But from what Tvizer has heard and seen from both his friends and Never Again Action, he is optimistic about their activism.
“Jewish Americans will not accept these conditions,” Tvizer said.
Outside of Never Again Action, Tvizer remains active in local politics in Waltham, M.A., working as the assistant field coordinator for Jonathan Paz’s campaign for Waltham City Council.
Rachel Steinberg ’20 and LilyFish Gomberg ’20
Just a few days after Tvizer’s arrest, Steinberg and Gomberg were also arrested protesting for the same cause, just in a different city: Boston.
For Steinberg, it was her boyfriend’s visit to the remnants of a concentration camp in Poland that helped the issue of immigration detention hit home.
“My boyfriend was actually in Poland the day I got arrested, and the day before I got arrested, he visited Auschwitz. So there is a very clear connection for me between what is happening now in America and what happened during World War II.”
Gomberg was inspired by seeing other protestors being arrested and marching and decided to join the team willing to be arrested in Boston. She also said that her Jewish ancestry played a part and reconnected the story of some of her ancestors who died because others failed to treat them as humans. She felt she needed to help.
“In Boston, the ICE detention center has windows, and it is actually one of the only ones in the country where the people who were protesting were able to see the people inside,” said Gomberg. “The detainees were holding up signs that said their names, help or lockdown.”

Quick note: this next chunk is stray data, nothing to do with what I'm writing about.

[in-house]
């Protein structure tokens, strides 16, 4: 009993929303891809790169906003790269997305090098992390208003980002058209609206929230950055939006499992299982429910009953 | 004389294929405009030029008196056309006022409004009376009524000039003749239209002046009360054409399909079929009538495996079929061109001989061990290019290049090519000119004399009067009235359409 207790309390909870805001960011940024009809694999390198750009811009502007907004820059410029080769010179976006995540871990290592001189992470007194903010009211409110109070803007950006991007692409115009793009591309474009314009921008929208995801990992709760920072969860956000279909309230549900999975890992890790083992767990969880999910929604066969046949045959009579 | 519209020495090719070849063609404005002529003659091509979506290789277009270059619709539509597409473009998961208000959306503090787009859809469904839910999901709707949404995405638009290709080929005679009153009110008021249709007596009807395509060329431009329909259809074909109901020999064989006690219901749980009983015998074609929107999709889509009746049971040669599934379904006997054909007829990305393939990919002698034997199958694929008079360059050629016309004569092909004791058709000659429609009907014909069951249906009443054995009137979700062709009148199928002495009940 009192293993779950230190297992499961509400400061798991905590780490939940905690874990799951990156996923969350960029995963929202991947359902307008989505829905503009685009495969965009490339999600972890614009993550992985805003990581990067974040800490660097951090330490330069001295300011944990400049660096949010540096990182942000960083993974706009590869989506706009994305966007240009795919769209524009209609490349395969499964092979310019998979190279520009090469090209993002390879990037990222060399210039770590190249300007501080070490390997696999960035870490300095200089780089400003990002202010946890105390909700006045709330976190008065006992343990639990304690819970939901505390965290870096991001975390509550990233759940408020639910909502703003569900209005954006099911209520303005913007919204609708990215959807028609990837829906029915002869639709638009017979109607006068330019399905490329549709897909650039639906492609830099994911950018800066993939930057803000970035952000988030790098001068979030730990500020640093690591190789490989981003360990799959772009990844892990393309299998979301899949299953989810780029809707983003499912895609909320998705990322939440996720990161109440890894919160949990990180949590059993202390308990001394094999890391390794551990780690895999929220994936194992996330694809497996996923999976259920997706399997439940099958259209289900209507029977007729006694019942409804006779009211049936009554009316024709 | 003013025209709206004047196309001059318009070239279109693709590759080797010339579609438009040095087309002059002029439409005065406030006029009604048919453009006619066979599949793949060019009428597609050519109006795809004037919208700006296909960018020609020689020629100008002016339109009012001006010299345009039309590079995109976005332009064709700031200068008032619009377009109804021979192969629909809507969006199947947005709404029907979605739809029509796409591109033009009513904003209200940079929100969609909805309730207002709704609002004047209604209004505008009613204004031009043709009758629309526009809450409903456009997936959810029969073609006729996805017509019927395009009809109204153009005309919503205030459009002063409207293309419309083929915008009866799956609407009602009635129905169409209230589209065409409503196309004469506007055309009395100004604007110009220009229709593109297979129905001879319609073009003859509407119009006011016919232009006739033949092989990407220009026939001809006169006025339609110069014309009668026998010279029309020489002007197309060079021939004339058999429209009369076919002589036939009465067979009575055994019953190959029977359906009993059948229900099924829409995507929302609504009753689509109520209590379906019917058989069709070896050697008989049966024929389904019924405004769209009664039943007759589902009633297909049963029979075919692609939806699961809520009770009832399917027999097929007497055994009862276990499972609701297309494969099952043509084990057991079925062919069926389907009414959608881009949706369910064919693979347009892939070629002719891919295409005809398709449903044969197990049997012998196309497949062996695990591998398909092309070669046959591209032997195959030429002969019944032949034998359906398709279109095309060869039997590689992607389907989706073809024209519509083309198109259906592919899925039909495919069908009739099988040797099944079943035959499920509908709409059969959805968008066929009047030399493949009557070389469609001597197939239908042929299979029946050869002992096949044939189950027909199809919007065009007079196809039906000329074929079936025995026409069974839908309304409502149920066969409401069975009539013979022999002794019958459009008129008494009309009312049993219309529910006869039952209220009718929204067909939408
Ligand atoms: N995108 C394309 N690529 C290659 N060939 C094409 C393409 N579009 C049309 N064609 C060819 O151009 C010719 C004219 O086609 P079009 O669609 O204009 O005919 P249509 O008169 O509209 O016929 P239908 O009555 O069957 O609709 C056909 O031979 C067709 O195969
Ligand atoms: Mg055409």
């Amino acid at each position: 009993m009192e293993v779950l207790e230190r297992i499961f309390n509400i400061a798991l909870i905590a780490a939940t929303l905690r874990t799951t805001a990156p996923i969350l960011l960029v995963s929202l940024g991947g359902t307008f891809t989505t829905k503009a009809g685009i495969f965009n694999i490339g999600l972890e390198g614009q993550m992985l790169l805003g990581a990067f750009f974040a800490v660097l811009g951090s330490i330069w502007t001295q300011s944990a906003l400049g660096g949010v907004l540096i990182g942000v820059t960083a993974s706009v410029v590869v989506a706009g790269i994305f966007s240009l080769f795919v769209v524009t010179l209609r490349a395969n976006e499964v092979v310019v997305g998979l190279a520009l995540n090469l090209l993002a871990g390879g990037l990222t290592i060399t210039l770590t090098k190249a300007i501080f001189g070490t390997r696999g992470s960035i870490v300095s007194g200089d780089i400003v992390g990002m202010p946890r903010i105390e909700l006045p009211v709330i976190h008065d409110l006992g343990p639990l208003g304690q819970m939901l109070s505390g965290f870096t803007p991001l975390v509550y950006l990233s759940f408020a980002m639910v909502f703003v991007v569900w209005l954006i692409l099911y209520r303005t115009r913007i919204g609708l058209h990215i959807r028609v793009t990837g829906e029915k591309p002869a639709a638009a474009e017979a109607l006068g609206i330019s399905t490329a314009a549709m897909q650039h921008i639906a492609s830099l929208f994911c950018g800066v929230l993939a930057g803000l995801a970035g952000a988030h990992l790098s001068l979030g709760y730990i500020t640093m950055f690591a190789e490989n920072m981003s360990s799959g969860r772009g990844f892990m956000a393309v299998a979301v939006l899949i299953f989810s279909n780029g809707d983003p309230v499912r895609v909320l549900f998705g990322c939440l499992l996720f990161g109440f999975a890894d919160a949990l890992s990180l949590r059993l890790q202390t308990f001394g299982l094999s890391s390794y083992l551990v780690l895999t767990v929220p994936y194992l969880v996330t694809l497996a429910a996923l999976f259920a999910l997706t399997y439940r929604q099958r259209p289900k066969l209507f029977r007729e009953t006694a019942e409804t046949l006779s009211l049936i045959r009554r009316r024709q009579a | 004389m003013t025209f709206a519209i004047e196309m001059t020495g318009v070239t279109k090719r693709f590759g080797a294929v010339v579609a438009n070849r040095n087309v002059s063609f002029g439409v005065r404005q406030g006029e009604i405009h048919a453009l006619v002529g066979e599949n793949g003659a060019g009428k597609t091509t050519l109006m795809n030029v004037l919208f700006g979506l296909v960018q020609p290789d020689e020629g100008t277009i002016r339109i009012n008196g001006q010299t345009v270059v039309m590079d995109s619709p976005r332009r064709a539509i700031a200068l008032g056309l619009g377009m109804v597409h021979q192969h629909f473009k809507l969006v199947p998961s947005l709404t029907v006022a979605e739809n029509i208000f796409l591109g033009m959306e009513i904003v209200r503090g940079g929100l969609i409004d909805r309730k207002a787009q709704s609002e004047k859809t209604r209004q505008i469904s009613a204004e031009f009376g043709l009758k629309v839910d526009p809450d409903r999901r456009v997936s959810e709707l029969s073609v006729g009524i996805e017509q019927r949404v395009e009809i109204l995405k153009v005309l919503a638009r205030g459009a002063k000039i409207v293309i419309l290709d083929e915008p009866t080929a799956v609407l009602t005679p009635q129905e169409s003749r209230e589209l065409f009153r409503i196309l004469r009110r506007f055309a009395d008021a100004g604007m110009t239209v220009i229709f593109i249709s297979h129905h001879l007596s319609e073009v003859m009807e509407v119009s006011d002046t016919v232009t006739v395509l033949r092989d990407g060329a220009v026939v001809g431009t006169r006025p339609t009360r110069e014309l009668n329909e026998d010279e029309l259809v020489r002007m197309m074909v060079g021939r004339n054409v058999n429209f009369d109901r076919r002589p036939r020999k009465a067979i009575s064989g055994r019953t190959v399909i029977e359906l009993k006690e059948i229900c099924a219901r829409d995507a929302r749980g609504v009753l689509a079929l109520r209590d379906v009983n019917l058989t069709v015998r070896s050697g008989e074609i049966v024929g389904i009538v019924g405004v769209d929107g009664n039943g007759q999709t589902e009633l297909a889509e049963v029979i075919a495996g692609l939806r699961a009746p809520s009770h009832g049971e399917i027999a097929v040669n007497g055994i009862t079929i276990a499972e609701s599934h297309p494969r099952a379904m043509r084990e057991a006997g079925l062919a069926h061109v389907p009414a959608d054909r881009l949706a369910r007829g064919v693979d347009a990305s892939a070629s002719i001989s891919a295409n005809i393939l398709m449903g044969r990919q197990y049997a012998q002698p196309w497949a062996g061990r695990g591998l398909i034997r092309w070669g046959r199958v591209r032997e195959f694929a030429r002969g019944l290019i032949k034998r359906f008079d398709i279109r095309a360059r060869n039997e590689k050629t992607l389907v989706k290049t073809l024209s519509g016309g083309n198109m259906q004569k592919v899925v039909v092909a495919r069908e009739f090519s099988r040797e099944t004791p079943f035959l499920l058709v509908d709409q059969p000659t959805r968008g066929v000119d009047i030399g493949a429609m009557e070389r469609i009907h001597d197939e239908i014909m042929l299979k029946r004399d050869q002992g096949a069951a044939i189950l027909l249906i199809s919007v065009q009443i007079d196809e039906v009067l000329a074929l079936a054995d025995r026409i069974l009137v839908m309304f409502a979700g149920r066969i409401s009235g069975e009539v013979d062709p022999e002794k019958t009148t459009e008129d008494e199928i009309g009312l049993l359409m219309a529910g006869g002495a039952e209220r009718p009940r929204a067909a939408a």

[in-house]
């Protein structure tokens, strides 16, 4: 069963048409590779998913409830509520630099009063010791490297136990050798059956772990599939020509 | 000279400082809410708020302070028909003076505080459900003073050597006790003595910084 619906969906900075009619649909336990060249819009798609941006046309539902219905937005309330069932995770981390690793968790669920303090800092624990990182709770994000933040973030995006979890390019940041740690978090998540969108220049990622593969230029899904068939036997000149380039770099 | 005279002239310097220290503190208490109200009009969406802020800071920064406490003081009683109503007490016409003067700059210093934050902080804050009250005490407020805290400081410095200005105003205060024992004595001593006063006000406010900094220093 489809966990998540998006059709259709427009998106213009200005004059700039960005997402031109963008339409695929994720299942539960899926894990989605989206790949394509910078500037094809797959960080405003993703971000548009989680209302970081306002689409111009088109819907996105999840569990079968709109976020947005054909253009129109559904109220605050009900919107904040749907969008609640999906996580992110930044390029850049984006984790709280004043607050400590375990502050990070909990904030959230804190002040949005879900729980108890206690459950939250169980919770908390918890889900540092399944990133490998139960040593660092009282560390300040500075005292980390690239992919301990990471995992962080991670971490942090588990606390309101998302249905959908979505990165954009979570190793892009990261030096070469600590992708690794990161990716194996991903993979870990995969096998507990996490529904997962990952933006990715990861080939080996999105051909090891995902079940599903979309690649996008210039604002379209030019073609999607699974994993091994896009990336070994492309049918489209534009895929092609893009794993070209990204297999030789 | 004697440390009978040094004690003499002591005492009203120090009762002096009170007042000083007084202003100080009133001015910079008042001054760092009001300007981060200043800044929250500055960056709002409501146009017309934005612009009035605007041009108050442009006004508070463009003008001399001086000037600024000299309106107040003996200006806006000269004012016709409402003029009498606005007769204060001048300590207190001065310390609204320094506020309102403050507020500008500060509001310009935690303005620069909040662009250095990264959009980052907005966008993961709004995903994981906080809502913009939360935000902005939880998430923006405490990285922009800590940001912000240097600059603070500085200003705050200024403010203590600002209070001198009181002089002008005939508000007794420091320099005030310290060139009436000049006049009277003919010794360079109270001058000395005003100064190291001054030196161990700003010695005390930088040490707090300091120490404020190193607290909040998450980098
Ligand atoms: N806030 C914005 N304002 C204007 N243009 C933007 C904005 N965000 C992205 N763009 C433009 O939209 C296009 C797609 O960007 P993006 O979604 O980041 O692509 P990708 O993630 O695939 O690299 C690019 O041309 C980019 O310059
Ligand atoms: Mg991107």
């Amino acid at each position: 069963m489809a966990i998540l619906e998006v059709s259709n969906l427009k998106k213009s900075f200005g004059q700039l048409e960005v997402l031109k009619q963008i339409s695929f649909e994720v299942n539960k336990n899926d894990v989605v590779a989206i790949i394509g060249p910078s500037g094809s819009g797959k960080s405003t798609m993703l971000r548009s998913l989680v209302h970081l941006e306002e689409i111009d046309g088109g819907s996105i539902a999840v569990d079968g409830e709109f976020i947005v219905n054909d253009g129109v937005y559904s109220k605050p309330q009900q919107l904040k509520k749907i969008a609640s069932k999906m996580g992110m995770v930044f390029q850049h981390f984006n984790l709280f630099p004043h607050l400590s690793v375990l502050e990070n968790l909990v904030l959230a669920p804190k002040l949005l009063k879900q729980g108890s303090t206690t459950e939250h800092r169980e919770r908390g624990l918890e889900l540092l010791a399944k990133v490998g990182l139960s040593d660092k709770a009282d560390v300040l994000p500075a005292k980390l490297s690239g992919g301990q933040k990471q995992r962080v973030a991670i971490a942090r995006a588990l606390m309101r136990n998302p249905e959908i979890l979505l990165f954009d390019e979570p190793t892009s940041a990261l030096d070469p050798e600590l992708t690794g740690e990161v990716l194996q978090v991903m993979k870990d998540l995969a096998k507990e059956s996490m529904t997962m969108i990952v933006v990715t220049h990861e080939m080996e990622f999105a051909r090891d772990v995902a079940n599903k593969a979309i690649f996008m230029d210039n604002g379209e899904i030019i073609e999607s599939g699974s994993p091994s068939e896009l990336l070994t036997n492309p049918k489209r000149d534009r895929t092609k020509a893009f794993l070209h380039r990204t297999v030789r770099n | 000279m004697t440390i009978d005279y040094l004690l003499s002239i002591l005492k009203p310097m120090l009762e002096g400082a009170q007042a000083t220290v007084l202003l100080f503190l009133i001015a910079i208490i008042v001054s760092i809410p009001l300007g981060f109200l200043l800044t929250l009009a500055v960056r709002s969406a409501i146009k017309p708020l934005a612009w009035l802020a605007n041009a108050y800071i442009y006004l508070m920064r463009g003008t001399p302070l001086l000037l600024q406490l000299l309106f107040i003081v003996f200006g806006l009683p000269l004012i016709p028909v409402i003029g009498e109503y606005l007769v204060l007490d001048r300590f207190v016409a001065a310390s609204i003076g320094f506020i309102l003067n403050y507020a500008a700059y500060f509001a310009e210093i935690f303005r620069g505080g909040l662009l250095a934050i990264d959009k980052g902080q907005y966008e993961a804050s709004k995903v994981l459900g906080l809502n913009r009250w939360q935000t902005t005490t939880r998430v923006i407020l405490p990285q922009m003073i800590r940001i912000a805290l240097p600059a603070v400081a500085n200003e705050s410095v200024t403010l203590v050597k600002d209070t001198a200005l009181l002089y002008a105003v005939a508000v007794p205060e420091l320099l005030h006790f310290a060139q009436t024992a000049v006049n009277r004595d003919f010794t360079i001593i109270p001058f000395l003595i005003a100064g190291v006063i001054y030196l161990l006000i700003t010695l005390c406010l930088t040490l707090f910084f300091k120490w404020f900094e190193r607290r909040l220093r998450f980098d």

When Steinberg arrived at the protest, she only had three things in her pocket, she said: $40 in cash, identification and a handwritten note saying that she had a connective tissue disorder, which meant that if officers handled her too roughly, her bones would dislocate, she said.
The July 2 protest began at the New England Holocaust Memorial, said Steinberg, and those who were taking the risk of being arrested were driven to the front of the march.
“We were all just fired up. We went and we sat on the steps in front of the station, and we sang,” Steinberg said.
Very quickly, said Steinberg, she was arrested and with her hands zip tied behind her back, she was placed in a police vehicle with Gomberg.
While in the vehicle, said Steinberg, her wrists began to dislocate. She was able to prevent a full dislocation, and said that the police officer who zip tied her made an effort to make sure that the zip tie wasn’t too tight.
At the police station, Steinberg was fingerprinted, booked and placed in a jail cell with two friends, including Gomberg, she said. They remained in the cell for eight to nine hours, said Steinberg, and though the cell was loud and the toilet did not flush, when they were released Never Again Action provided legal support for a quick hearing dismissing her charge of trespassing, and the charges of the other 18 people who were arrested.
Steinberg had never been arrested before but said she would absolutely do it again. She also encouraged others to participate, and said that no matter someone’s ability, there are many different ways to get involved.
“I want to make sure I’m doing everything I can. I don’t want to look back and say I could have done more,” Steinberg said. “Whatever experience I had would be nothing compared to what these children are going through.”
“I know I have friends who came to this country in maybe the not most legal ways, and they don’t deserve that. Nobody deserves that,” she said.
Outside of her activism over the summer, Steinberg took a screenwriting and an art history class. Gomberg volunteered with Keshet, an organization fighting for equality of LGBTQ Jewish people.
CORRECTIONS: A previous version of the article stated that Tvizer’s arrest was June 3, this was corrected to June 30. The arrest of Steinberg and Gomberg was also incorrectly written. Their arrest was July 2, not June 2.